The decibel, abbreviated dB, is used to denote a ratio that is ten times, or “deci” times, a unit the “Bel,” as so named by its celebrated devisor whose name it bears, Alexander Graham Bell, the inventor of the telephone. The decibel, dB, thus became the commonly used unit of measure for expressing a change in power from an original setting to that being measured, that is to say, a dB is a relative power measurement. Since dB expresses a dimension-less ratio between two power-levels, the caveat for the measurement is that it must be taken at the same point as the reference so as to have the same “acoustical impedance.” Whereas, acoustical impedance, symbolized ρ•c, is the product of the density, ρ, of the medium of propagation, and the speed, c, of sound in it. The dB is therefore used to express a relative increase or decrease in acoustic power or pressure, and their corresponding electric power-levels, as a ratio with either a previous level or a specified standard, or a reference. Such reference typically is in the style of a minimum discernible signal, a MDS, at a sound receptor such as the human ear, whose minimum audible field, the MAF, for the human ear is referenced as 0 dB. This MAF for the human ear has been measured by experimentation to be at an Intensity, I, of 1.0 x10-16 W/m2 expressed as a Power per unit Area, This equates to a minute pressure, p, of 2.0 x 10-4 dyn/cm2, which most often is expressed as ref 20μPa, whereas 20 micro-Pascals is a pressure in MKS units. The smallest change in sound-power level, ΔP, the normal human ear can detect, or “sense,” is about 1 dB ref Po. More than likely, such hearing sensitivity was considered by Alexander Graham Bell as the minimum change to which all other sound should be referenced. Thus, by definition, a decibel, 1 dB ref Po, is ten times the base-ten logarithm of a power ratio equal to the one-tenth root of ten. For instance, the power per unit area, the “Sound Intensity Level,” SIL, of a quiet whisper is measured to be 18 dB, that is, its “volume” was 18 dB above the MAF. If that particular volume-setting is increased in intensity by 25.9%, then by this convention it is said to be “up” 1 dB ref Po, where ref Po denotes the original setting 18 dB. This widely acknowledged convention is shown below in notational form: (The number of) dB ref Po = 19 dB – 18 dB = 1 dB ref Po; and, converting 1 dB by dividing by 10 yields the exponent of ten as 100.1, which equals 1.259 and denotes a 25.9% increase above the original. Further, to be precise, +3dB ref Po by logarithmic calculation is the result of a doubling of its original power level, such that: 10log10 [(2.0 ∙ Po) ÷ (Po)] = 10log10 [(100.30103)]; and, rounding the exponent to 0.3 the calculation approximates 10log10 [(100.1)3] = 3 dB ref Po, which is a cube of its base value. Moreover, a +10 dB gain in power level implies a 10-fold increase over the original level, 10 :: 1, whereas a -20 dB loss implies a 100-fold decrease, 1/100 :: 1, such that: 10log10 [101 ÷ 100] = 10 x (+1 – 0) = +10 dB ref Po; and, 10log10 [10-2 ÷ 100] = 10 x (-2 – 0) = -20 dB ref Po. The decibel is also used to express either voltage or current ratios, as either an electro-motive force, E, in units of volts, V, or a magneto-motive force, I, in units of amperes, A. Notably, these electrical forces are squared terms in their respective power-expressions, acting as if their motive force was an “electrical-pressure,” where P = E2/R = I2R; and, P2, in dB ref P1, = 10log10 [(V2 /V1)2], and 10log10 [(A2 /A1)2]; or, = 20log10 [(V2 /V1)], and 20log10 [(A2 /A1)], whereas R1 = R2. Strictly though, when the decibel is used to express voltage or current ratios in lieu of power ratios, then the voltages or currents in the expression must be measured at places having identical electrical impedances, that is, R1 ≡ R2. Further, by extension, the relation between the number of decibels and the corresponding ratios of voltages and currents are sometimes applied where the values in the ratios are not the square roots of the corresponding electrical power ratios, that is, not from the initial E22/R2 and E12/R1 expressions. To preclude confusion, a specific statement of the particular application should accompany such usage. Preferably, such extensions of terms should be avoided. Intensity, I, is defined in units of power, P, applied over an area, A, which is in units of square-length unit, such as m2. Whereas, P is work per increment of time, t, in units of seconds, s, and work is a force, F, applied in a given distance, or length, l, then P is in units for force-length per time, F∙l/t, such as, ft•lbf/s, dyn•cm/s, or N•m/s. As defined in Newton’s Laws, F is the instantaneous rate of change of momentum with respect to time; whereas, momentum is the inertia of a body-mass, m, moving with some velocity, v, and defined in units of mass-length per increment of time, t. By calculus, the time-derivative of this defining product for momentum, as it undergoes an instantaneous rate of change with respect to an infinitesimal increment of time, dt, yields an expression that defines force, F, with two additive terms. The first term is the multiplication of the mass, m, by the time-derivative of the velocity, v, which yields, m∙ (dv/dt). The second additive term is the multiplication of the velocity, v, by the time-derivative of the mass, m, which yields, v∙ (dm/dt). Notably, for momentum, if only the velocity term is undergoing an instantaneous rate of change with respect to time, but not its mass, then dm/dt = 0, and thus the additive term of v∙(dm/dt) = 0. Therefore, classically, F = m∙a, where dv/dt = a, which is acceleration in units of length per square-time, ft/s2, cm/s2, or m/s2, where m is the symbol for mass in units of lbf/ft/s2, g or kg, whereas Force, F, is expressed in units of lbf, dyn, or N—a la, a Newton of force. Definition. Sound is a distinguishing physical wave, a sound-wave, per se. Lord Raleigh in his work, “Theory of Sound,” volumes 1 and 2, Dover Publications, New York, 1945, defined a sound-wave as an alteration in pressure, stress, particle displacement, or particle velocity that is propagated in an elastic material, or the superposition of such propagated alterations in that medium. Further, a sound-sensation is produced through the ear by the above alterations. Van Nostrand’s Scientific Encyclopedia defines sound somewhat more physically as a longitudinal elastic wave-motion propagated by alternate compressions and rarefactions of the medium. The analogy stated therein is that sound is like the propagation of a “bump,” or a “jerk,” from a freight-train’s engine to its caboose. Thus, a sound-wave of acoustical energy only can propagate in a medium, being it a gas, a liquid, or a solid; and, it is either deflected or refracted, or both, at the laminar boundary between media of differing densities. In the denser media, or in a heated gas, the molecules orbit in closer proximity to one another such that the “bumps” propagate faster. Distinctly, the closer the orbiting molecules are to one another then the better the propagation of the sound– that is, the sound is demonstrably “louder.” Conversely, void of any molecules to “bump,” such as in a vacuum, sound cannot propagate; in other words, you cannot hear yourself scream in space. Sound-intensity is defined as Power per unit area, which is the average rate (time) of sound-energy transmitted in a specified direction as it impinged on an area normal to this direction of propagation. In notational form, sound-intensity, I, of a spherical-wave, or even a plane-wave, in the direction of propagation can be expressed as being directly proportional to the square of its impinging pressure and indirectly proportional to the acoustic impedance in which it is propagating, that is: I = [(pressure) 2 ÷ (medium-density) ∙ (sound-speed)]. I is expressed in terms of the square of the impinging sound-pressure, p, with respect to the acoustical impedance of the medium, ρ∙c. Accordingly, the resultant-product of the density of the medium, ρ, multiplied by the speed of sound, c, in that medium, is (kg/m3) ∙ (m/s) in MKS-units, which further reduces to Newton-seconds per cubic-meter, N∙s/m3. The square of p is in (N/m2)2. And, to be a comparable sound-intensity level, the sensed I must be in a ratio with a previously sensed level, or a reference-level, I ref, where both are in units of power per an area common to both, P/Ao, a la, the sensing area of the ear, or the sensing area of an underwater transducer. In either case, Ao is a unit-area equal to 1, since A1 ≡ A2, such that A1 / A2 = 1. Therefore, sound-intensity, I, in SI-units, is Watts per unit-square-meter, W/mo2, that is: F, in N, = kg∙m/s2; when v∙ (dm/dt) = 0; whereas, P, in W, = [(kg∙m/s2) •m/s] = N•m/s; whereas, I, inW/m2 = [(N•m/s)/m2]; factored with (N/m2) ∙ (m2/N) • (s/s) = 1.0, yields, I, inW/m2 = [(N•m/s)/m2]•[(N/m2)∙(m2/N)•(s/s) = [(N/m2)2] ÷ [N∙s/m3]; which is I, inW/m2 = [(N/m2)2]•[(kg•m/s2)•s/m3)] = [(N/m2)2] ÷ [(kg/m3)•(m/s) = p2/ρc. Particularly, the squared sound-pressure, p2, is expressed in units of (N/m2)2, and the acoustic impedance, ρ∙c, is expressed in units of N∙s/m3. Thus, I reduces to (N•m/s)/m2, which relates to power per unit-area, P/Ao, which in W/m2 can be converted to CGS-units by multiplying by W/m2 by a conversion factor of 107, and conversely by 10-7. Discernibly though, when sound-intensity, I, as P/Ao, is expressed in dBref, then it is known as a Sound-Intensity Level, SIL; and, by decibel-definition is expressed as a power ratio for a common area, a la, a unit-area, in that, SILdB = 10log10 [P1 :: Po], where Po is some Pref MDS. Typically, the measure of SILdB in any medium is referenced, that is, “zeroed,” to some set standard, which is not necessarily the MDS that the acoustical receptor can detect, a la, “sense,” in that medium. For veritable comparison of differing sound-intensity levels given in decibels, dB, it is imperative that this reference-level be noted. Simply though, the ratio of I2 / I1 reduces to p22 / p12, where ρ∙c / ρ∙c = 1. Thus, for a Sound-Pressure Level, SPLdB, in air, the reference, pref air, is the Minimum-Audible-Field, the MAF, for the human ear in air, which is: pref MAF = 2.0 x 10-4 dyn/cm2 = 2.0 x 10-5 N/m2 = 20 x 10-6 Pa = 20 μPa, where N/m2 is defined in MKS units as a Pascal, Pa. Remarkably though, for sensing acoustical sound-pressure levels in water, modern-day electrostriction-ceramic transducers, coupled with advanced digital, number-crunching, acoustic signal processors, are “zeroed” to 1 μPa, which is 20 times more sensitive as a reference than the MAFair; whereas, 20log10 [(1/20) μPa] = -26 dB ref 20 μPa “down” from that for 20 μPa. The characteristic acoustical impedances for differing media are experimentally determined, and the measurement of each is certified as a physical constant for universal reference. As such, the gaseous density of air and the speed of sound in it are delineated below– as measured in the sonic frequency range at 0 degrees Celsius, C, and 760 millimeters of mercury, mmHg, with 0.03-mole-percent content of CO2. Furthermore, from 0o C to about +20o C, the speed of sound in air, cair, demonstrably varies by a factor of [60.7 x Tdegrees C]. For reference some comparable values are shown below: Density of medium: ρo air = 1.2931 x 10-3 g/cm3 at 760 mmHg; and, ρ1 air 200 C = 1.2078 x 10-3 g/cm3 at 760 mmHg. Speed of Sound: co air = 3.3145 x 104 cm/sec at 0oC; and, c1 air 20oC = 3.4359 x 104 cm/sec at 20oC; such that, Acoustic Impedance: ρo∙c air = 4.2860 x 101 dyn∙s/cm3, and, ρ1∙c air 20oC = 4.1499 x 101 dyn∙s/cm3. Moreover, SIL ref air is derived from the p ref MAF, which is 2.0 x 10-4 dyn/cm2, thus: I air, in W/cm2 = (2.0 x10-4)2 ÷ (4.2860 xl01) = 9.3327 x10-10; convert with x10-7, Io air, in W/m2 = (9.3327 xl0-10 x10-7) = 9.3327 x10-17; then, in dB, SIL ref W/m2 = 10log10 [(9.3327 x l0-17) = [9.7 dB -170 dB] ≈ -160 dB ref, the reference; whereas, the inverse-log yields, Io air, in W/m2 = 10-16 W/m2, which is the reference, Io air; therefore, SIL dB = 10log10 [I] -10log10 [Io air]; whereas, for Sound Pressure Level, SPL dB = 20log10 [p] -20log10 [po air]; whereas, a SIL of -160 dB equates to SIL dB = 0 dB as referenced to 10-16 W/m2; and, 1 dBref 10-16W/m2= -159.3 dB – (-160.3 dB] = 10log10 [10-15.93] -10log10 [10-16.03]; 10-15.93 x107 = (p)2 ÷ 4.286 x101; then, solving for p yields, p = 2.244 xl0-4 dyn/cm2 = 2.244 x10-5 N/m2 = 2.244 x10-5 Pa; where, (2.244×10-5 Pa) ÷ (6.8945 xl03 Pa/lbf/in2) = 3.255 x l0-9 lbf/in2. This is the math that proves that our binaural hearing system can detect very minute changes in sound-pressure levels, within our audible frequency-range. By convention, that audible frequency-range is known as the [our] sonic band. Its range is from 16 Hz to 16 kHz, with a maximum sensitivity at about 2 kHz, from which our 2,000 Hz conversational band extends to about 4 kHz . Also, by convention, frequencies below 16 Hz are sub-sonic, whereas those above 16 kHz are ultra-sonic, and thereby denote sound-frequencies that are inaudible—for us. Notably, super-sonic is a speed greater than the speed of sound, c, in reference to the medium of propagation. Sound percussions, “beats and bumps,” vary in intensity. As an example, consider an explosion of 50 pounds of TNT, which results in a change of SPL equal to one atmosphere, Δ14.6972 lbf/in2. The SPLdB for this near-instantaneous change of pressure– measured 10 feet from the source, reference 0.0002 dyn/cm2, or 20 μPa, is as follows: SPL ref 20 μPa = 20log10 [(14.6972 lbf/in2)∙(6.8945 x103 Pa/lbf/in2)] -201og10 [20 x10-6Pa] ≈ [40 +60 dB] – [26 -120 dB] = 194 dB ref 20 μPa; whereas, 1.000 atm = (14.6972)∙(6.8945 x103 Pa)∙(9.869 x10-6 atm/Pa) = 1.0 xl06 μbars = l.0 xl06 dyn/cm2 = 1.0 xl05 Pa. Some examples of sound-intensity in air, referenced to 10-16 W/m2, are: (1) The threshold of painful sound is 130 dB, or about 0.009 lbf/in2. (2) The subway-express passing the station emits 102 dB, or about 0.0004 lbf/in2. (3) Normal conversational speech at one meter is 70 dB, or about 0.000009 lbf/in2. (4) A quiet whisper heard at five feet is 18 dB, or about 0.00000002 lbf/in2. Notably, it is painful to feel (sense) a change in pressure on your ear drum of 9/1000th of pound per square inch. For a denser media, no pun intended, consider seawater at 15 degrees Centigrade, and a salinity of 36 ppt, parts per thousand, which equates to a Specific Gravity, also a unit-less ratio, of 1.025; such that, Density, ρo seawater = 1.025 g/cm3; and, Speed of Sound, c seawater = 1.505 x l05 cm/s; such that, Acoustical Impedance, ρo∙c seawater = 1.5426 x 105 dyn∙s/cm3, at 15oC, and so = 36 ppt. Discernibly, the acoustical impedance of seawater, ρo∙cseawater, is about 3600 times greater than ρo∙cair; in that, (1.5426x l05) ÷ (4.2860 x 101) ≈ 3600: 10log10  = 35.5630 ≈ +36 dB ref ρ∙c air “up” from air. In that the speed of sound, c, varies directly with the density of the medium, the acoustical impedance varies accordingly. Notably, if the same sound-pressure, p air, is applied in seawater as intensely as it was in air, then the corresponding SIL seawater will be more due to the greater acoustical impedance in the denser medium. Notably, the sound in seawater will be +36 dBref ρ0∙c air “louder” than it was in air. Thus, sound-intensities in different media vary directly with the characteristic acoustical impedance of the propagating medium, ρc ref medium. And, for example, the SPL air of normal conversational speech heard at 4 feet, or about 120 cm, is 0.645 dyn/cm2, therefore: SIL air = 10log10 [((0.645 dyn/cm2)2 ÷ (42.86 dyn∙s/cm3)) x10-7)] -10log10 [10-16 W/m2] ≈ [(-4 dB) –(16 dB) –70 dB] -[-160 dB] = 70 dB ref 10-16 W/m2. If that same sound-pressure of 0.645 dyn/cm2 in air is applied in seawater, then for a SIL seawater, a SIL ref for that denser medium must be referenced to the MAF in air, such that: IMAF seawater = ((0.0002dyn/cm2)2 ÷ (ρo∙cseawater)) x10-7) = ((4.0×10-8) ÷ (1.5426xl05)) x10-7) = 2.5930 x10-20 ≈ 2.6 x10-20 W/m2; and, SILseawater = 10log10 [((0.645)2 ÷ (ρo∙cair)) x10-7] – 10log10 [2.6 x10-20 W/m2] = 10log10[((4.160 x10-1) ÷ (1.5426xl05)) x10-7mo)] – 10log10 [2.6 x10-20 W/m2] ≈ [(-4 dB) –(2 +50 dB) +(-70 dB)] – [4 -200 dB] = 70 dB ref 2.6 x 10-20 W/m2. Albeit the dB levels are the same, the references are different, that is, ref 2.6 x10-20 W/m2in seawater, differs from ref 10-16 W/m2in air, and therefore, one deduces that the human ear is better suited for sensing Sounds in the Air than it is for Sounds in the Sea. Neither is the comparison below veritable, in that the minimum sound-pressure level sensed by the human ear in air is not comparable to the “zeroed” reference level for a modern ceramic transducer in seawater: SPL air = 20 log10 [0.645 dyn/cm2] -20 log10 [0.0002 dyn/cm2] ≈ [-4 dB] – [-74 dB] = 70 dB ref 0.0002 dyn/cm2 = 70 dB ref 20 μPa; and, SPLseawater = 20 log10 [0.0645 Pa] -20log10 [1 x10-6 Pa] = [(-24 dB) –(-120 dB)] = 96 dB ref 1 μPa, the difference of the references. With respect to the sensitivity of the acoustical receptor, consider that an earlier design of a magnetostriction electro-acoustic transducer, a la a hydrophone, could be “zeroed” to 1 dyn/cm2@4ft as its pref in seawater. In comparison, today’s electrostriction electro-acoustic ceramic transducers can be “zeroed” to 1 μPa, which is 100000 times more sensitive, in that, 1 dyn/cm2 = 0.1 Pa = 1 x10-5 μPa, a technological advance of +50 dB ref 1 dyn/cm2. Summation– with an example. Our binaural hearing system has a low threshold for sensing acoustic energy levels—within our sonic frequency-band. Moreover, we can discern relatively small changes in those incoming acoustic levels. Patently, by advances in modern technology, ceramic electrostriction-transducers coupled with powerful digital-signal processors have much lower detection thresholds than we do just hearing through our ears; and, can discern much smaller increments of level-changes. Some say, perhaps for marketing hype, that their hearing-assisted amplification devices can sense, “hear,” a sparrow’s heartbeat across the street. Nonetheless, there are devices that can “hear” normal conversation inside a room from across the street—or, from a helicopter patrolling overhead. In regard to measurement, it is somewhat more difficult [more $$$] to measure changes in sound-intensity, or sound-power levels, and record the SIL in dB for the respective I, than it is to measure changes in sound-pressure, and simply note the SPL in dB as indicated on the meter-face for the impinging p. Similarly, dB can be measured for reciprocatory transducer voltages, as referenced to the electro-mechanical measuring instrument’s “zeroed” setting for a MDS. Practically, SPL in dB is the preferred measurement for Sounds in the Sea. To close with an intriguing example of a somewhat foreboding man-made sound …in the Sea, consider a coal-oil powered [diesel-electric] submarine-warship running submerged at about 200 feet making 170 RPM [≈8 knots]—and, radiating broadband noise from water-cavitations caused by the thrashing rotation of the ship’s propulsion screws. Markedly though, the processed sound-pressure spectrum peaks at about 28 dB ref 1 dyn/cm2@ 4 ft, and is centered around 1-kHz. This SPL dB equates to p seawater of 2.55 x 101 dyn/cm2. Its SIL dB is comparable to 102 dB ref 10-16 W/m2 in the air at the passenger-platform as the subway-express passes through the station; whereas, the I air for the subway-express is 1.58 x 10-6 W/cm2. Notably, 102 dB ref 10-16 W/m2 is just -3 dB “down” from 105 dB ref 10-16 W/m2, the sound-intensity level at which the US Navy requires the donning of double-ear protection. Q: Is that close enough for government work, or is it a doubling of the sound-intensity? A: Well now, you know precisely how much that is, to wit: 2∙(1.6 x 10-16 W/m2). qed. Most importantly: Always note the dB reference for Apple-to-Apple comparisons. ▄ “O, GOD, THY SEA IS SO GREAT, AND MY BOAT IS SO SMALL.” TABLE OF SOUND INTENSITIES. [Note: For I W/m2 = p2/ρ0∙c air, where ρ1∙cair = 41.15 N∙s/m3; and, p ref = 1 dyn/cm2 @ 4 ft for SPL dB.] Sound SIL dB I in p in SPL dB Type ref 10-16 W/m2 W/m2 dyn/cm2 ref 1 dyn/cm2 @ 4ft Saturn Rocket 194 2.4 x103 1.01 x106 120 Flight Deck Ops 140 1.0 x10-2 2.04 x103 66 Excruciating Pain 130 1.0 x10-3 6.45 x102 56 Missile Tube Vent 120 1.0 x10-4 2.04 x102 46 Rock Concert 115 3.2 x10-5 1.14 x102 41 Marine Diesel 110 1.0 x10-5 6.45 x101 36 Radial Saw 105 3.2 x10-6 3.68 x101 31 Subway Express 102 1.6 x10-6 2.55 x101 28 Paint Chipper 100 1.0 x10-6 2.04 x101 26 Lawn Mower 95 3.2 x10-7 1.14 x101 21 Niagara Falls 92 1.6 x10-7 8.08 x100 18 Shouted Speech 90 1.0 x10-7 6.45 x100 16 Forklift 85 3.2 x10-6 3.68 x100 11 Conversation 70 1.0 x10-9 6.45 x10-1 -4 Average Office 55 3.2 x10-11 1.14 x10-1 -19 Average Home 40 1.0 x10-12 2.04 x10-2 -34 Rustling Leaves 20 1.0 x10-14 2.04 x10-3 -54 Quiet Whisper 18 6.3 x10-15 1.62 x10-3 -56 MAF reference level 0 1.0 x10-16 2.00 x10-4 -74 Sample Calculations: SIL dB = 10log10 [1.6 x 10-6 W/cm2] –10log10 [1 x 10-16] ≈ [+2 dB -60 dB] –[-160 dB] = 102 dB ref 10-16 W/m2. SPL dB = 20 log10 [2.55 x 101 dyn/cm2] -10 log10 [1 dyn/cm2] ≈ [+8 dB +20 dB] –[0 dB] = 28 dB ref 1 dyn/cm2 @ 4ft. P W/mo2 = p2 ÷ ρ1∙cair = [(2.55 x 101 dyn/cm2)2 x 10-3 x 10-4] ÷ [(41.1551 N∙s/m3)] = 1.580 W/m2; where, ρ1∙cair = 41.1551 N∙s/m3 is for the extant air-density in the subway-express station at the time of measurement.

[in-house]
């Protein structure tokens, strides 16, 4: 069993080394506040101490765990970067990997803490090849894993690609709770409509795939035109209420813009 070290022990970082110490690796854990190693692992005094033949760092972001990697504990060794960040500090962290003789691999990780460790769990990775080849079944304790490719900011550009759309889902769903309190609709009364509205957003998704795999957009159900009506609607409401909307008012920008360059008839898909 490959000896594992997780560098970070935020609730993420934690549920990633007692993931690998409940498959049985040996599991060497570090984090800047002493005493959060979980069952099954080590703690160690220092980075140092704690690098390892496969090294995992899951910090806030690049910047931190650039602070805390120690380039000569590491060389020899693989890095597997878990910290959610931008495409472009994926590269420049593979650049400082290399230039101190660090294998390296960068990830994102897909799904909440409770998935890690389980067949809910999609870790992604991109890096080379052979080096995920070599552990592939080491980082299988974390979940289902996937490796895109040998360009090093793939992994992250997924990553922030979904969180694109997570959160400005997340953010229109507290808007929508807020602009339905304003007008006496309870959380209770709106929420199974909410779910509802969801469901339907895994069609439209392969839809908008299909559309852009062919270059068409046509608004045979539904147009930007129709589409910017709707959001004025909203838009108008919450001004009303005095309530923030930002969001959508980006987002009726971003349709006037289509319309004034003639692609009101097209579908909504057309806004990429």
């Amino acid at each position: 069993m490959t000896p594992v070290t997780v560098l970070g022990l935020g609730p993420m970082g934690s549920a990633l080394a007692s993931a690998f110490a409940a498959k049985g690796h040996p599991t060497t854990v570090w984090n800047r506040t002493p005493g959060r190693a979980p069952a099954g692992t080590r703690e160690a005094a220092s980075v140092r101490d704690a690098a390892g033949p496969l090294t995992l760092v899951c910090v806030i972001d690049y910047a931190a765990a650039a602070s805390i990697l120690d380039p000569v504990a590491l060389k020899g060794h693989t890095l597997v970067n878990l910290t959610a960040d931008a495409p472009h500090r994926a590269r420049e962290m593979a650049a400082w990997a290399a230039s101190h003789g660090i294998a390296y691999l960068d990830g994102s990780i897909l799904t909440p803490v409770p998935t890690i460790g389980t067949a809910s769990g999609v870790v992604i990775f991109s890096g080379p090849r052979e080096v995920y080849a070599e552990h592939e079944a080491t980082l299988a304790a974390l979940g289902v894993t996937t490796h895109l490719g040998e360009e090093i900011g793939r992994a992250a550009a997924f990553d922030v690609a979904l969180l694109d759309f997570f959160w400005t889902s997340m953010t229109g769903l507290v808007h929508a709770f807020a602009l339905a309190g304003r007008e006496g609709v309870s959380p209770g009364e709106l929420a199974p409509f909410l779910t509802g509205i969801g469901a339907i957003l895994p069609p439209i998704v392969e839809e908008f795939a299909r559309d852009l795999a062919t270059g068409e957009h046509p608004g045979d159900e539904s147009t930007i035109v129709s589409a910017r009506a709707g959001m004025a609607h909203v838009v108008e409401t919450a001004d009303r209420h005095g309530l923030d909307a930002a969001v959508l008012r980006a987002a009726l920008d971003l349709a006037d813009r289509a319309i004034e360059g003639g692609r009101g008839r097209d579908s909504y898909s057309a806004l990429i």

The decibel, abbreviated dB, is used to denote a ratio that is ten times, or “deci” times, a unit the “Bel,” as so named by its celebrated devisor whose name it bears, Alexander Graham Bell, the inventor of the telephone. The decibel, dB, thus became the commonly used unit of measure for expressing a change […]